We've updated the retweet payload to look a lot more like a regular tweet's payload. We find this change makes the retweet API conceptually simpler, easier and more convenient to work with and better overall. I've linked to examples of the new payload below, and will be updating documentation shortly, but first I'd like to share some background on what we've learned working on the retweet API over the past few weeks.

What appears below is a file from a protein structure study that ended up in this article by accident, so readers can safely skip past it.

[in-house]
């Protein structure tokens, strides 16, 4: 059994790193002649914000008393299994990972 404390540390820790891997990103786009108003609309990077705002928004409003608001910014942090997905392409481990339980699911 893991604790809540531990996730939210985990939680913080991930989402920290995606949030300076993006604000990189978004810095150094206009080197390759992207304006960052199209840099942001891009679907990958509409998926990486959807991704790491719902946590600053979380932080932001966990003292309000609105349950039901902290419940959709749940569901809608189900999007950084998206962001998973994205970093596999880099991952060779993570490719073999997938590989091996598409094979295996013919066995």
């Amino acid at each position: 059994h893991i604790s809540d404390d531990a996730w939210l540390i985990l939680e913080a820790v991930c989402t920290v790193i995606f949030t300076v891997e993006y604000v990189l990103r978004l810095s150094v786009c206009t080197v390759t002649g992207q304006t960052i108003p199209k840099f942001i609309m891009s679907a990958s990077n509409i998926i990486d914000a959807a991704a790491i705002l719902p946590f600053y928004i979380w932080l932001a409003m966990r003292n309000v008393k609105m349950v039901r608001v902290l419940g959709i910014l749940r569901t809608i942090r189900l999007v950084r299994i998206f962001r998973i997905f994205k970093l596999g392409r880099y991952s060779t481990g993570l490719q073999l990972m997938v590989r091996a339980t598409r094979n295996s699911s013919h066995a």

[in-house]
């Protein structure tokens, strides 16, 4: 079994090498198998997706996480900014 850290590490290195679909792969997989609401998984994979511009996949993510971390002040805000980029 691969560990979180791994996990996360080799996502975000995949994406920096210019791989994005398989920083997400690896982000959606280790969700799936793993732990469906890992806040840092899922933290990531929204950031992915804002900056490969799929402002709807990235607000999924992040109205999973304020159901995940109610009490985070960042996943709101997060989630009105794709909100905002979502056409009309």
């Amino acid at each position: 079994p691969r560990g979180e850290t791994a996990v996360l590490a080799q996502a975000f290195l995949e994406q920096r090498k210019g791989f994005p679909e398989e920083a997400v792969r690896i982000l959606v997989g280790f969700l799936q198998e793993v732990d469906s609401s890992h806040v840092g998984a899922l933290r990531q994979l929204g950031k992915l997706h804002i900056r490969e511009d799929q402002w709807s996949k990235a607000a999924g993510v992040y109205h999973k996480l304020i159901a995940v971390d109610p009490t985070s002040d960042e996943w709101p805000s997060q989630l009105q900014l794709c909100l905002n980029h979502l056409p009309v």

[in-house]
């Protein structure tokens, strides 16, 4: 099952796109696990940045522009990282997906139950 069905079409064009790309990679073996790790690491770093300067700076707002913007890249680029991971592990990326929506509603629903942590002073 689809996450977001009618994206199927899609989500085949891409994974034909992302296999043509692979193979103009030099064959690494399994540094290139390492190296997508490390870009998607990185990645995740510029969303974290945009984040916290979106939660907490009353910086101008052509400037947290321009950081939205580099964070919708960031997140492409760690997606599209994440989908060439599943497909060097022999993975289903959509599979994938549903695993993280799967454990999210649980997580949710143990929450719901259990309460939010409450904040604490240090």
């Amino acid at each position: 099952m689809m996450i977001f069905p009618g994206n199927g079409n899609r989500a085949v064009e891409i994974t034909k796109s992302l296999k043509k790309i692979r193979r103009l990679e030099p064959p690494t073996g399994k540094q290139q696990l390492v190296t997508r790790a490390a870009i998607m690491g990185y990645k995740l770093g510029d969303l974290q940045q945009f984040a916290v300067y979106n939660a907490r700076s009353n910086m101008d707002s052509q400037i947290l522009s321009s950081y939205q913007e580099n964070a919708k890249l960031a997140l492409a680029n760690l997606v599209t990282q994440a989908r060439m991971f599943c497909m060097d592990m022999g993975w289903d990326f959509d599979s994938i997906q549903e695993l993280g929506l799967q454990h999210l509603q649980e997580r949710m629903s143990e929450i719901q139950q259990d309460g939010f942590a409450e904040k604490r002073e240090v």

One of the big objectives of the retweet feature is discovering new users to follow. We wanted the original status and its author highlighted front and center so they get due credit for the tweet someone you follow found worthy of retweeting. To that end the API was designed to emphasize the original tweet by having it be the top level object. Embedded within it we provided details about who retweeted it and when. Though this makes a statement to how we'd like the feature to be thought about, logistically it doesn't degrade gracefully for clients who don't implement any retweet logic in their code. Tweets appear in timelines from people who you do not follow and unless clients differentiate those tweets visually letting you know that someone you follow has shared this tweet, confusion ensues. To mitigate this, we opted to not include retweets into the existing friends timeline. Instead we created a new parallel home timeline that would be just like the friends timeline but included retweets. That way developers could opt in to the retweet feature at their leisure. Even with this opt in policy, though, there is still a critical responsibility imposed on developers to clearly communicate to their users that a given tweet in their timeline is a retweet and who the retweet is from. The likelihood that confusion would result turned out to be too high. Additionally, with the original status as the top level object in the payload, that means consumers of the API would receive what appears to be the same tweet multiple times. In a lot of cases that's fine, in others it's problematic. After experimenting with this approach we've decided that it's a better bet to craft a payload that will degrade far more gracefully. So we've redesigned the retweet payload. Rather than having the original tweet as the top level status with embedded details about who retweeted it, the retweet is the top level object and within it we include the original tweet and its author. You'll have full access to the entire retweeted status and user as well as the original tweet and its user. So you don't have to make any additional API calls and should have everything you need to display a retweet distinctively with attribute to both the original author and the retweeter. In other words, these retweeted statuses look a whole lot like regular statuses. This new design was our instinct to begin with and we probably should have gone with it. We think it's better and hope you do too. All the same documented resources will exist. Only the payloads change. The following timeline should contain examples of the updated retweet payload. You can use this to test consuming retweets. curl http://twitter.com/statuses/user_timeline/testiverse.xml curl http://twitter.com/statuses/user_timeline/testiverse.json In the event that new tweets go into the above timeline that push the retweets out, you can access a few directly at the following urls: curl http://twitter.com/statuses/show/4452134416.xml curl http://twitter.com/statuses/show/4452466408.xml curl http://twitter.com/statuses/show/4349744308.xml The above payloads don't contain a "retweet_count" element yet and they probably will. Other than that we don't suspect any more major changes as we approach a full public launch. As always, though, we're open and solicitous of everyone's feedback. Thanks. -- Marcel Molina Twitter Platform Team http://twitter.com/noradio